This year we will be almost $8 billion dollars short. That means our Government debt today is $58 billion dollars.

As a country, we must live within our means. We can’t go on spending what we don’t have.

That’s why we need a smart, active government to make changes that will benefit people and boost the economy.

That’s what the next Labour Government will do.

Let me take two examples.

NZ Power. It’s a plan that will reduce household power bills by between $230 and $330 a year and limit future power increases. 

That makes a big difference because power prices have gone through the roof in New Zealand. You’re being ripped off. 

One woman wrote to me this week to say she and her husband have just had their first child.

She wants to do the best by her new family.

But she feels “physically sick” with worry each time she checks the mailbox for her power bill.

As she says: “Parents in NZ shouldn’t feel worried about the basic necessities for their children such as electricity. It makes you feel hopeless.”

NZ Power will change that. It’ll put money back into the hands of people struggling to make ends meet.

And that’s good for the economy too.

Cutting power bills will put cash into the pockets of Kiwis and businesses. Money they will spend and invest.

Independent economists Berl say that extra spending will stimulate our economy, boost GDP by about $450 million and create at least 5,000 jobs.

John Key says power prices aren’t too high. No wonder he’s not prepared to act. 

He’s out of touch and not listening to Kiwis.

He’s listening to the power companies and the share-brokers who are protecting their patch.

I say to them: you can choose to buy shares. You can’t choose to buy power.

You should earn a fair return, but not a super profit.

It’s that simple.

So if those big vested interests want to stop consumers getting a better deal and stop our economy getting a boost, well then bring it on.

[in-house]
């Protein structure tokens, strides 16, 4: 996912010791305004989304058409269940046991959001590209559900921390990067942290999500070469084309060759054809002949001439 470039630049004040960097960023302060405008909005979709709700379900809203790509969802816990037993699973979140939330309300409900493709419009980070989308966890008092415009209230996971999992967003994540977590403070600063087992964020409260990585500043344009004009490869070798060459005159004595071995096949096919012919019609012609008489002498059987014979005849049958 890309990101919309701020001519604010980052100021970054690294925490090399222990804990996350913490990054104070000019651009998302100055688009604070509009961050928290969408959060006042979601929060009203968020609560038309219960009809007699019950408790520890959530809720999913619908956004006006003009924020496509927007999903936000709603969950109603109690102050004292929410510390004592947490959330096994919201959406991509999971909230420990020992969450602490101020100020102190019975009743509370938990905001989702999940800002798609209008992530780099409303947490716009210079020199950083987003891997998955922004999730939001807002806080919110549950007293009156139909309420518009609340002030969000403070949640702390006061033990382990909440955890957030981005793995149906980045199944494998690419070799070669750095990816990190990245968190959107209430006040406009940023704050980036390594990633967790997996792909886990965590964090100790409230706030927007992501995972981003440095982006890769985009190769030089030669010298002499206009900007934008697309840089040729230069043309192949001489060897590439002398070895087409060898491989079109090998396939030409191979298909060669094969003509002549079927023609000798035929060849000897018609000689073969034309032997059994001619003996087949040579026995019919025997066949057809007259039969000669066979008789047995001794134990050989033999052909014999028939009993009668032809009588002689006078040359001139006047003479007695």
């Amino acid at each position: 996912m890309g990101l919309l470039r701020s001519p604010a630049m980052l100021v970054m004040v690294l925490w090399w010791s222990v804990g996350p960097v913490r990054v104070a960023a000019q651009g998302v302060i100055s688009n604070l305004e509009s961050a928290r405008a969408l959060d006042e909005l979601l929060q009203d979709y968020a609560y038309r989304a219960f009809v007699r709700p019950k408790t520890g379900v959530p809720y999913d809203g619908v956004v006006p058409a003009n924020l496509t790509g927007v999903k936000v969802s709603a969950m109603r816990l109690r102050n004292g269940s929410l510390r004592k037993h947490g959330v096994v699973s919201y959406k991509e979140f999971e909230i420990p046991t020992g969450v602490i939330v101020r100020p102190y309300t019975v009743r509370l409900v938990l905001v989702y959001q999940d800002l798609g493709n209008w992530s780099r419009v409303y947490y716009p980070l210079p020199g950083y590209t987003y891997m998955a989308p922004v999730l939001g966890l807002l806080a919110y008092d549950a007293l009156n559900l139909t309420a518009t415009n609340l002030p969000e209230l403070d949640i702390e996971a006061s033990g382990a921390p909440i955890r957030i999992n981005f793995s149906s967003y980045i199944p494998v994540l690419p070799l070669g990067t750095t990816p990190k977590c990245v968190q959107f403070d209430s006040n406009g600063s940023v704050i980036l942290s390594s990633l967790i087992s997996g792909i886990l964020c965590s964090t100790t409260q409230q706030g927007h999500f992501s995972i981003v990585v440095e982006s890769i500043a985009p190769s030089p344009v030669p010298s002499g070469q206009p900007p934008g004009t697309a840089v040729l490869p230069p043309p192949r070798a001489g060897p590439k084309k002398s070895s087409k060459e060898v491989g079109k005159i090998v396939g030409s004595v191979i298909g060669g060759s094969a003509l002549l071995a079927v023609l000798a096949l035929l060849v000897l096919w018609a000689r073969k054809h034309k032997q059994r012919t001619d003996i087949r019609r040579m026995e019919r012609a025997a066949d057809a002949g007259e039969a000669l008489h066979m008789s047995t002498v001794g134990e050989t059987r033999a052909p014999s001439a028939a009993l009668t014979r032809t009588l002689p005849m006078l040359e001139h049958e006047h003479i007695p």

Because I’m not about to sit around and let that happen.

Let me give you another example.

KiwiBuild

House prices are rocketing up and the rate of home ownership is sliding.

That’s why we’ve come up with an innovative way to help 100,000 Kiwi families into affordable homes.

It means building houses – bricks and mortar – not fiddling with the RMA or pushing the blame onto councils.

Operating on such a scale means our construction companies can make huge savings. And over time the programme funds itself.

And again, it’s good for our economy and creates thousands of jobs and apprenticeships.

It’s another example of how my Government will be smart and hands-on.

Labour policies will help all New Zealanders, not just the rich and well connected.

Our policies are practical and they put people first.

We need to create opportunities because that’s the only way to tackle inequality.

We’ll start with giving our kids a world-class education. We’ll extend reading recovery and put food in schools so children are ready and able to learn.

We’ll help them discover what they want to do with their lives and make sure they know how to get there.

We’ll make sure people get a decent wage – lift the minimum wage to $15 an hour.

We’ll champion a living wage so that people can provide for their family.